NEUROSURGERY Report

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Editor Choice: Carotid Stenosis With Vulnerable Plaque

Background: Carotid plaque characteristics influence future risk of stroke considerably. However, the severity of stenosis does not accurately reflect plaque burden in patients with expansive arterial remodeling.

Objective: To determine the therapeutic outcome of symptomatic carotid low-grade stenosis with vulnerable plaque based on magnetic resonance imaging (MRI) characterization.

Methods: We studied 25 (male, n = 23; age, 74.2 ± 5.6 years) of 29 consecutive patients with symptomatic carotid low-grade stenosis (<50%) and both high-signal plaque and expansive remodeling on T1-weighted MRIs. The remaining 4 were excluded because of impending stroke. A single antithrombotic and statin were administered, and recurrent ischemic stroke was treated with dual antithrombotics. We considered carotid endarterectomy when recurrence was refractory to aggressive medical treatment.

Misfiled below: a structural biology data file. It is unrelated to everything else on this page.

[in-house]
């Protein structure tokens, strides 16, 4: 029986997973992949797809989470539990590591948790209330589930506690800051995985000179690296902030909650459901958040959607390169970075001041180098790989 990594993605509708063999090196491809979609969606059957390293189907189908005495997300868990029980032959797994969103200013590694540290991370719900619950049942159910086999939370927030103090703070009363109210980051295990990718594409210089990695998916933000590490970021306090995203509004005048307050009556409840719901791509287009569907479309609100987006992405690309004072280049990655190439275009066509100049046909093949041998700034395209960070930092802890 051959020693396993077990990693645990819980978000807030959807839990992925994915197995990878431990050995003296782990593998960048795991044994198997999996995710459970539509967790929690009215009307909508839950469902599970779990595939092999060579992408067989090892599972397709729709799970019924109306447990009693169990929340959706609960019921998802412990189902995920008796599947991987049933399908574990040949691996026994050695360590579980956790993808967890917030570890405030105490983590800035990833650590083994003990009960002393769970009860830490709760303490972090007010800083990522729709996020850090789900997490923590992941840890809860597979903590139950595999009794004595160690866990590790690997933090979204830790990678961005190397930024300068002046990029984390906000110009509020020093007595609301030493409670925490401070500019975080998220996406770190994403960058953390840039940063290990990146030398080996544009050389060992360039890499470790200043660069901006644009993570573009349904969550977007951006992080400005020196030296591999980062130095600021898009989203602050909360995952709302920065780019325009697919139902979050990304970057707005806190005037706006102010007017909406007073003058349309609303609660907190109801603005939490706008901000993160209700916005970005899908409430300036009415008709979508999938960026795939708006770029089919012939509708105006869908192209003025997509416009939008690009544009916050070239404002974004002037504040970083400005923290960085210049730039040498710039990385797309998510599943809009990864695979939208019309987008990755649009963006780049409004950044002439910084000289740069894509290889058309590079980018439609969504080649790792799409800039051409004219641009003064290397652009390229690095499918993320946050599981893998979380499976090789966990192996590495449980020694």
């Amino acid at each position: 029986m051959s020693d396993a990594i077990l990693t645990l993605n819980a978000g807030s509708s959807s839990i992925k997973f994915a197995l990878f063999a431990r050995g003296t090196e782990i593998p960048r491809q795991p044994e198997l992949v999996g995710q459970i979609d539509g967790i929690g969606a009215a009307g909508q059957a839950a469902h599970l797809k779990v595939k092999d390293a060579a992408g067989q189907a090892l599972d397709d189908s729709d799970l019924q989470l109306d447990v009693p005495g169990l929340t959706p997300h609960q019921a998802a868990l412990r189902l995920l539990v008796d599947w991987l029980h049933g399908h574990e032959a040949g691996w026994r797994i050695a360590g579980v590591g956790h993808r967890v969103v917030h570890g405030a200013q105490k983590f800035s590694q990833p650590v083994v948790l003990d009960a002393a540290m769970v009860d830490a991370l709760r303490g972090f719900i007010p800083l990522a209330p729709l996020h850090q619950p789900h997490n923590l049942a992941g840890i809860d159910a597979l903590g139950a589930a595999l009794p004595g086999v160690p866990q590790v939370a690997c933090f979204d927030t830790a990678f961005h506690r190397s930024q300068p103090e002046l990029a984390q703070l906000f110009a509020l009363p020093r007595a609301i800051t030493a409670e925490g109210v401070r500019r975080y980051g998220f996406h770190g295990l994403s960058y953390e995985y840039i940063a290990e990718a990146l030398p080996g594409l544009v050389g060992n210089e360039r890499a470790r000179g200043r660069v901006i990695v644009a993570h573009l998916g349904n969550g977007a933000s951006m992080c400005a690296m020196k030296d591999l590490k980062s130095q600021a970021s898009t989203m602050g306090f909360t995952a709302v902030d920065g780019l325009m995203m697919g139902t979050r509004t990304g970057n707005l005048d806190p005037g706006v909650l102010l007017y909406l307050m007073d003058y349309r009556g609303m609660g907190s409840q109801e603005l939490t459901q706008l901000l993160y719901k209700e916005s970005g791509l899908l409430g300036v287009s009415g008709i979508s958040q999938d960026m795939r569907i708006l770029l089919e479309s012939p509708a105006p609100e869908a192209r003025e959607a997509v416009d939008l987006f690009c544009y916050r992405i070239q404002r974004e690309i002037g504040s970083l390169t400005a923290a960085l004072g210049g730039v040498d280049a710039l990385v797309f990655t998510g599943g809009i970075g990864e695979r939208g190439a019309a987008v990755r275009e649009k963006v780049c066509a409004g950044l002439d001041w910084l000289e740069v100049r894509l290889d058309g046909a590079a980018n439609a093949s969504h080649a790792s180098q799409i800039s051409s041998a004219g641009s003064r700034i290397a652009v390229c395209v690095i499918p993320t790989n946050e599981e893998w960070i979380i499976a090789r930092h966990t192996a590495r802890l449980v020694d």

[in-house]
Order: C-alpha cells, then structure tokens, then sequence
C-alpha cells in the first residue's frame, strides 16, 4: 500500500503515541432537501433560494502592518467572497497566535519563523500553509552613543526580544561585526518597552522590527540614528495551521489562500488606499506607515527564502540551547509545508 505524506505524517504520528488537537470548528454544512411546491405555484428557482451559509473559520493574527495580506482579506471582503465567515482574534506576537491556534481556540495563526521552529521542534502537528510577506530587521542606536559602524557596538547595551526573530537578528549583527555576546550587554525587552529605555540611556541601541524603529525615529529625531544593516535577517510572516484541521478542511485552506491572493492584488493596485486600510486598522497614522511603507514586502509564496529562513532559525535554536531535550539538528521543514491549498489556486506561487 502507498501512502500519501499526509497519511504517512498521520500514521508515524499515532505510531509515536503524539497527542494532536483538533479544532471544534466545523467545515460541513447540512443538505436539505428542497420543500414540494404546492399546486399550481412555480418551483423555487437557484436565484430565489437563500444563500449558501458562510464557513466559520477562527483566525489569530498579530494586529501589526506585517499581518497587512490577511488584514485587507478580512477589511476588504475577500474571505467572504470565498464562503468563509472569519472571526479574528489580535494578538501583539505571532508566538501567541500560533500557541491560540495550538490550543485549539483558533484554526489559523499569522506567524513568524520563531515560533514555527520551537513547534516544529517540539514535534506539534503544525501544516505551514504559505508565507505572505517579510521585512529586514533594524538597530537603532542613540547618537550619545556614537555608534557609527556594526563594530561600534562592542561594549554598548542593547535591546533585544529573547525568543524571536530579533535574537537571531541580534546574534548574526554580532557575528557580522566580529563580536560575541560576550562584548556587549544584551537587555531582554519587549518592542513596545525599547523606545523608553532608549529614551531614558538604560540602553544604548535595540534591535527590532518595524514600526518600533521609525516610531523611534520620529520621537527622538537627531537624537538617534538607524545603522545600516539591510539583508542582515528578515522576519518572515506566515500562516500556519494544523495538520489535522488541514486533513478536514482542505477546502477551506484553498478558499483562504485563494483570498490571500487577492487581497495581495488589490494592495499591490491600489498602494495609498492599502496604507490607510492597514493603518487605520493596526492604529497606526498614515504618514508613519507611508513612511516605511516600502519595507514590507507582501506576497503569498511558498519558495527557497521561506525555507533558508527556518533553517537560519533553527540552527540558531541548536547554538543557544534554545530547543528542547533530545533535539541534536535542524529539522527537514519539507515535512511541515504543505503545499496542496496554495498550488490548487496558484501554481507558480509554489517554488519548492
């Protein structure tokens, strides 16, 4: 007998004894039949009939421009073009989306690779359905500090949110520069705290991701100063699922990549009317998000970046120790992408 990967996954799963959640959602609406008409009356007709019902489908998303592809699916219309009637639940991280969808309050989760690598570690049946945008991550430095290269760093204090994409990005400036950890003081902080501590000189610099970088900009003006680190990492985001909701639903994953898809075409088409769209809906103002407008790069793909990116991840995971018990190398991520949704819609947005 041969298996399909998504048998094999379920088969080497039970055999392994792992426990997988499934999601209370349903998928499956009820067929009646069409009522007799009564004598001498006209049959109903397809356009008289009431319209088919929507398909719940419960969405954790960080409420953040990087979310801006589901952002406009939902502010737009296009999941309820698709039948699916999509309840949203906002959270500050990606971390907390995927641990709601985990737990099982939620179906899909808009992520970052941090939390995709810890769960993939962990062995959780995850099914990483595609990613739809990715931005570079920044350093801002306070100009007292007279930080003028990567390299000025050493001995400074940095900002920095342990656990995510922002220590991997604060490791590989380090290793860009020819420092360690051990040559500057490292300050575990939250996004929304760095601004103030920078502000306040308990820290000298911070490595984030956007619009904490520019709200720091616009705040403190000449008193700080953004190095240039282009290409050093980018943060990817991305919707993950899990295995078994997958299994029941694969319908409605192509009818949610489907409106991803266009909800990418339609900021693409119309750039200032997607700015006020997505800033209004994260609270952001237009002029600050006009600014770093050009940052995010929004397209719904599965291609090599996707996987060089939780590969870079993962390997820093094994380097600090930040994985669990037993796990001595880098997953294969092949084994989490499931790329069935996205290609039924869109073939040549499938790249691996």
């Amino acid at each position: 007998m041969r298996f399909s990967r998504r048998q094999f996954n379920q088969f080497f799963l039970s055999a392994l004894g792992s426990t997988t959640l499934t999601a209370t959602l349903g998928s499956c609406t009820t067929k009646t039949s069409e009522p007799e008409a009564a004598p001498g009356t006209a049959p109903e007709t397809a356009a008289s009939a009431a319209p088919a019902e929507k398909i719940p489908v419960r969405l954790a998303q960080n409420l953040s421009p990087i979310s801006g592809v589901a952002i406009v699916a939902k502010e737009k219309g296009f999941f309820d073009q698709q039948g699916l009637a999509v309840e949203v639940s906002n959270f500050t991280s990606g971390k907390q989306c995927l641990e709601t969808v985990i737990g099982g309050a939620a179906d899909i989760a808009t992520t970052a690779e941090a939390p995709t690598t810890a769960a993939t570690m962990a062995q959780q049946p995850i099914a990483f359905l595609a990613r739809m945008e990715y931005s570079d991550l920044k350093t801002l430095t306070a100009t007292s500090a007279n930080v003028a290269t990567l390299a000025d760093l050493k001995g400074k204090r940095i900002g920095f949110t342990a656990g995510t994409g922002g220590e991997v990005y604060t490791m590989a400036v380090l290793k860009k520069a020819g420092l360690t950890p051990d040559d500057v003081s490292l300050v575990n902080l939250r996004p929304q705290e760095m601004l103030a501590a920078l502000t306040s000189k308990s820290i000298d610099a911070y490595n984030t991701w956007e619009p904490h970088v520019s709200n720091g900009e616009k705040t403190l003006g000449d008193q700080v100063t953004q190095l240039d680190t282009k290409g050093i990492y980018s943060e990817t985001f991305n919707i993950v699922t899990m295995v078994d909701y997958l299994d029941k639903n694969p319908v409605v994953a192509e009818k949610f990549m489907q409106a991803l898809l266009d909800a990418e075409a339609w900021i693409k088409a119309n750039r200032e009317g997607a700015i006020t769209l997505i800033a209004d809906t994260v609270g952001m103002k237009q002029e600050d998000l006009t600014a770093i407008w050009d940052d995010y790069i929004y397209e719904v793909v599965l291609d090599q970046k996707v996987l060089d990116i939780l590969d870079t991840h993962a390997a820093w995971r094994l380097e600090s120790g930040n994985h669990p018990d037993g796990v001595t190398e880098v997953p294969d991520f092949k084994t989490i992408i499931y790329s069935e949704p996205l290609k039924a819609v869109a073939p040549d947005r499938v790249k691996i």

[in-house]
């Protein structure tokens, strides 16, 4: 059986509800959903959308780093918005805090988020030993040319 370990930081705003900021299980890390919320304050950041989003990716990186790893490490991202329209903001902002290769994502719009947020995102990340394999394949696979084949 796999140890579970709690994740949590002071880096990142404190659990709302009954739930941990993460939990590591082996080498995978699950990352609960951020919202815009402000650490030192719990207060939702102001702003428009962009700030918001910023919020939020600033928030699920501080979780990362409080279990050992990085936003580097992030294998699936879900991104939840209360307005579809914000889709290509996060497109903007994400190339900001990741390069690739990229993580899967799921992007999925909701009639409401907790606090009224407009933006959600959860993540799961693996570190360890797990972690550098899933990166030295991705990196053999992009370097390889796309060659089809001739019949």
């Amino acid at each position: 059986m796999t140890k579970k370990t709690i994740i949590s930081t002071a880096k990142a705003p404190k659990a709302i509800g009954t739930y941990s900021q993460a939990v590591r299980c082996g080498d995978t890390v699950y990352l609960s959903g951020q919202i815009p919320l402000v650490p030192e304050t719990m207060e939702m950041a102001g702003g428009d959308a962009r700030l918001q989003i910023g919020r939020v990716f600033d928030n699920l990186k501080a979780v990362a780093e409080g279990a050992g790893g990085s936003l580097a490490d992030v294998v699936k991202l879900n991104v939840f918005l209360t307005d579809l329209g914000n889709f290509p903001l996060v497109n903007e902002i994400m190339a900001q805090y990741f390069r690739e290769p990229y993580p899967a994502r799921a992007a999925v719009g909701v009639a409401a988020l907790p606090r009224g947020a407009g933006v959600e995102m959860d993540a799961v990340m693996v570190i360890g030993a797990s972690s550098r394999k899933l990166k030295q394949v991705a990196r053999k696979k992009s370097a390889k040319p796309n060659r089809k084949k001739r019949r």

Results: During a 31.3 ± 16.4-month follow-up, 11 of the 25 patients developed a total of 30 recurrent ischemic events (46.0% per patient-year). The patients’ characteristics did not differ significantly between the groups with and without recurrence (n = 11 and n = 14, respectively). Seven of 11 patients in the recurrence group treated with carotid endarterectomy remained free of ischemic events during a postoperative follow-up of 19.1 ± 14.6 months.

Conclusion: Symptomatic low-grade carotid stenosis with vulnerable plaque confirmed by MRI was associated with a high rate of stroke recurrence that was refractory to aggressive medical treatment. However, carotid endarterectomy was safe and effective for such patients. Plaque characterization by MRI has the potential for more accurate stroke risk stratification in the management of carotid low-grade stenosis.

From: Symptomatic Low-Grade Carotid Stenosis With Intraplaque Hemorrhage and Expansive Arterial Remodeling Is Associated With a High Relapse Rate Refractory to Medical Treatment by Yoshida et al.

Full article access for Neurosurgery subscribers at Neurosurgery-Online.com.

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Written by NEUROSURGERY® Editorial Office

April 30, 2012 at 8:00 AM

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